Observations of Recent Novae Visible on the Northern Hemisphere

Pavol A. Dubovský, 1, Igor Kudzej 1, Tomáš Medulka 1, Karol Petrík2, Sergey Yu. Shugarov3,4
1 Vihorlat Observatory, Mierová 4, 06601 Humenné, Slovakia;
2 M. R. Štefánik Observatory and Planetarium, Sládkovičova 41, 920 01 Hlohovec, Slovakia;
3 Astronomical Institute of Slovak Academy of Sciences, 05960 Tatranská Lomnica, Slovakia;
4 Sternberg Astronomical Institute, Moscow University, Universitetsky avenue 13, Moscow, 119992 Russia;
* Corresponding author: var@kozmos.sk
Key words:
Cataclysmic variable stars, Novae.
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DOI: https://doi.org/10.51337/JASB20221206004
We are experiencing an increased rate of nova explosion observed from the northern hemisphere in the recent 2 years. Starting from July 2020 with the strongly reddened nova V1391 Cas, we are continuously observing some novae in outburst. Here, we report the observations of 5 classical novae: Nova Cas 2020 = V1391 Cas, Nova Per 2020 = V1112 Per, Nova Cas 2021 = V1405 Cas, Nova Her 2021 = V1674 Her and Nova Vul 2021 = V606 Vul. The best at the end - the recurrent symbiotic nova RS Oph. In this paper, we report our photometric and spectroscopic observations. Thorough analysis is to be done in the near future. At this moment we want to highlight two important facts. In the case of V1405 Cas, we know the orbital period of the progenitor. The progenitor of V1674 Her is an intermediate polar with known white dwarf spin period. In both cases, it will be very interesting to compare the values after the nova explosion. In the case of V1674 Her, we have already measured both the orbital and the spin period.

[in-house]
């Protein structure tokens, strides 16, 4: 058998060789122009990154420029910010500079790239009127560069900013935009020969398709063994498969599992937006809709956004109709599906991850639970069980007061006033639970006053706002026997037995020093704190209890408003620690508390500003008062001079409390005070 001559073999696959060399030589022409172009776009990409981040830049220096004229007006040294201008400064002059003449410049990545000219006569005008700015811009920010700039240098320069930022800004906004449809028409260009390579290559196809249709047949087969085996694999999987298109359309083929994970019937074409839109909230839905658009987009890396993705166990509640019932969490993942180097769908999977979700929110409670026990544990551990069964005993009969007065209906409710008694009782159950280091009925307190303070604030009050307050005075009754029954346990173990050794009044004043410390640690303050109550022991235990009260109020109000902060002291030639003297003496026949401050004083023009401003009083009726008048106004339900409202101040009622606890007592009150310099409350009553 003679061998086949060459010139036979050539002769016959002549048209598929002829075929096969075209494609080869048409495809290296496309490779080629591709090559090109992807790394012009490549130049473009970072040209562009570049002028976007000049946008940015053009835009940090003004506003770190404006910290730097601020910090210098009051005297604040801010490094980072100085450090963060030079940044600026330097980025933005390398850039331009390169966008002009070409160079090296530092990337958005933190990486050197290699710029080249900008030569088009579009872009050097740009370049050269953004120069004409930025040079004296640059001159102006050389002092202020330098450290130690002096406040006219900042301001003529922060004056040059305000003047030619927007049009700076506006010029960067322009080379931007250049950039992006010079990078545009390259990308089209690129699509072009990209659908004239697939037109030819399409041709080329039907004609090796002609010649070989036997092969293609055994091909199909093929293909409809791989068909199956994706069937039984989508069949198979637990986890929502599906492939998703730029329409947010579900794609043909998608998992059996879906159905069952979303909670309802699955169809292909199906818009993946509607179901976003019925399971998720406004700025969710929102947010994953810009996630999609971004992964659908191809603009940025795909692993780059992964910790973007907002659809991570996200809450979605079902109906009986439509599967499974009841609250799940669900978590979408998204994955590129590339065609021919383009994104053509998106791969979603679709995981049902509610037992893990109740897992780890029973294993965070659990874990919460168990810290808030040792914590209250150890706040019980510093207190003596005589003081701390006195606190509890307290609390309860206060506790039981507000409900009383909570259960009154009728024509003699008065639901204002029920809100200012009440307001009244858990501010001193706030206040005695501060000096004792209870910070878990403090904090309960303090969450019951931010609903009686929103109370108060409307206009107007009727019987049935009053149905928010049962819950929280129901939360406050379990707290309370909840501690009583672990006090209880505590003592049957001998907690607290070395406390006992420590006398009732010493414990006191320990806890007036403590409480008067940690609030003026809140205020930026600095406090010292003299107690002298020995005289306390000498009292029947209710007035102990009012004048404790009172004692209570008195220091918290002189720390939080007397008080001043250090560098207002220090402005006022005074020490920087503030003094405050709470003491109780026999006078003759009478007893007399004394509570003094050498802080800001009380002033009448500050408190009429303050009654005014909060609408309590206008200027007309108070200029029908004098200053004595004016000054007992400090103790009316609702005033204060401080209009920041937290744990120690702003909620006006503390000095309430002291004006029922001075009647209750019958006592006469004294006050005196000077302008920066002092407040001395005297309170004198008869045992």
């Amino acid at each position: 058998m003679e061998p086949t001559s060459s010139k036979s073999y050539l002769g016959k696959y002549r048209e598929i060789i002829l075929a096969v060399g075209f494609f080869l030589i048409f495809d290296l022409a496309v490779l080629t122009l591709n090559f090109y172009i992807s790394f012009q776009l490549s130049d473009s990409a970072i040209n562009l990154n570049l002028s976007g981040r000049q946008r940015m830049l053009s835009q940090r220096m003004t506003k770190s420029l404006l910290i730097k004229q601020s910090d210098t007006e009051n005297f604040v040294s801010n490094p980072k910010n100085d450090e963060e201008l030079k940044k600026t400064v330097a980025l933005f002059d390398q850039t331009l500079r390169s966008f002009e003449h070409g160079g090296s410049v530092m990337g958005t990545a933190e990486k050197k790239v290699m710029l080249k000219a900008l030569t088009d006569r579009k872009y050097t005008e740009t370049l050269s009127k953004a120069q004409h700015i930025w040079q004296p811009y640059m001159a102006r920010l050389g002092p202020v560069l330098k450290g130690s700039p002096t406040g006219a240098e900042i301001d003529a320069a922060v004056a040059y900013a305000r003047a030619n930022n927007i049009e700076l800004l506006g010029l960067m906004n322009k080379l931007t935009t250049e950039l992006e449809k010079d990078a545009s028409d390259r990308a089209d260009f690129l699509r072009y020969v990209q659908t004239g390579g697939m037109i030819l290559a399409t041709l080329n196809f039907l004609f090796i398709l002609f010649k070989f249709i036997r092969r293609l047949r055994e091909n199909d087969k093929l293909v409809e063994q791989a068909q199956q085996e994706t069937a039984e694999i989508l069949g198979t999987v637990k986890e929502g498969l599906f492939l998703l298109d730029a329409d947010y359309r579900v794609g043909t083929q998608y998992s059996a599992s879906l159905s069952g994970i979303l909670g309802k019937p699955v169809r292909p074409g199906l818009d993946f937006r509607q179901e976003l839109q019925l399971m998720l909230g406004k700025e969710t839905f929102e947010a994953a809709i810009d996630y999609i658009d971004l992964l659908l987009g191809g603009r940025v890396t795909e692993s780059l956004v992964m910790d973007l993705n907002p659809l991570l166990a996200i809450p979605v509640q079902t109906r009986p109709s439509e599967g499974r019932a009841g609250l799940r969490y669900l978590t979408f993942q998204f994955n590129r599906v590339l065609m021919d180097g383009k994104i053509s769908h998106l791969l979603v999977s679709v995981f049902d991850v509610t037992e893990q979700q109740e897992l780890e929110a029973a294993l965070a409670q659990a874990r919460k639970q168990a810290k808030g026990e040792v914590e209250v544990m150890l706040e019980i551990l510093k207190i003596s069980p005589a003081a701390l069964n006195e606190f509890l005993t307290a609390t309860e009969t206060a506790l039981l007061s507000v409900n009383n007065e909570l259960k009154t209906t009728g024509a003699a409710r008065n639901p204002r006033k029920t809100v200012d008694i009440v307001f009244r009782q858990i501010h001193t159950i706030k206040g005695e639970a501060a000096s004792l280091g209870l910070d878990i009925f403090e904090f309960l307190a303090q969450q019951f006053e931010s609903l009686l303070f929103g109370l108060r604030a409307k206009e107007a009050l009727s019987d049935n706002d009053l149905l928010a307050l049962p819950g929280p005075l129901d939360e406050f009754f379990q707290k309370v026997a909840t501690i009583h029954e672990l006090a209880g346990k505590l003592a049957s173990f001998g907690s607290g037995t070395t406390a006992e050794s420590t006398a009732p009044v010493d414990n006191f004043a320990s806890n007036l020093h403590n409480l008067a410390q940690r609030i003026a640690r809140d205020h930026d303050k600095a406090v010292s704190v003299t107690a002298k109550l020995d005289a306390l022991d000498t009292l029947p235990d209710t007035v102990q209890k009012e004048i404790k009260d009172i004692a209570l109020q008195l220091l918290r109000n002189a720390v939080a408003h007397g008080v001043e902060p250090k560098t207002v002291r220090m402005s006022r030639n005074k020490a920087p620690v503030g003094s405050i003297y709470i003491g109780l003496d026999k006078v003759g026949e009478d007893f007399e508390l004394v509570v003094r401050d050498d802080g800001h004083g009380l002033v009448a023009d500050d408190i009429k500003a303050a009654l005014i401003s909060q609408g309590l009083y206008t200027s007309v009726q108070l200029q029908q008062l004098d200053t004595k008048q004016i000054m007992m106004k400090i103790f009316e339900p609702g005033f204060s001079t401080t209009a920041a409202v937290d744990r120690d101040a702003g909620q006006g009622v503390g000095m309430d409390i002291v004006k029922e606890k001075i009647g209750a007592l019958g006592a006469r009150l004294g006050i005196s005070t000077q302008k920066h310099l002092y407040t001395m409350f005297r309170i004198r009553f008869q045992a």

According to the current knowledge, classical novae outbursts are one of the most spectacular events performed by binary stars systems. The outburst is one consequence of the accretion of hydrogen-rich material onto a white dwarf in close binary systems. Such systems are generally called cataclysmic variables. So novae belongs to this type of variable stars. The optical brightness increase during the outburst is rapid and amplitude can reach 15 magnitudes. The following decline is slower and there is an empiric law establishing relationship between absolute maximum brightness and the rate of decline (MMRD). Of course the MMRD relationship was used as useful indicator of distance also for extragalactic objects. The typical value of the absolute maximum brightness is -7 magnitude. So classical nova can be easily observed even at the distance of the Galactic center. As a consequence, the distribution of observed novae on the sky shows strong concentration to the Galactic plane and the majority of novae are observed in directions towards the Galactic bulge. For observers on the northern hemisphere this preference represents a limitation. The Galactic center in Sagitarius constellation reach only low altitude above the horizon and the observing season is short. Fortunately, a statistical fluctuation occurred in 2020 and 2021. Six bright novae exploded in favorable positions for northern observers. This article reports the intense observing campaign performed by the authors.
Pavol A. Dubovský studied nuclear physics at the Comenius University, Bratislava (Slovakia). After 3 years he abandoned the university and started professional carrier in different positions in private companies and NGO‘s related to tourism and regional development. But at the same time he was an active amateur astronomer. At the beginning of the 21st century he became the most productive visual observer of variable stars in Slovakia ever. Since 2006 works at the Vihorlat Observatory as the main observer on the Astronomical Observatory on Kolonica Saddle. He manage different kind of observations – CCD photometry, spectroscopy and still also visual brightness estimates of variable stars. His research is focused mainly on cataclysmic variable stars. He is the author and co-author of more than 140 scientific papers published in reviewed journals.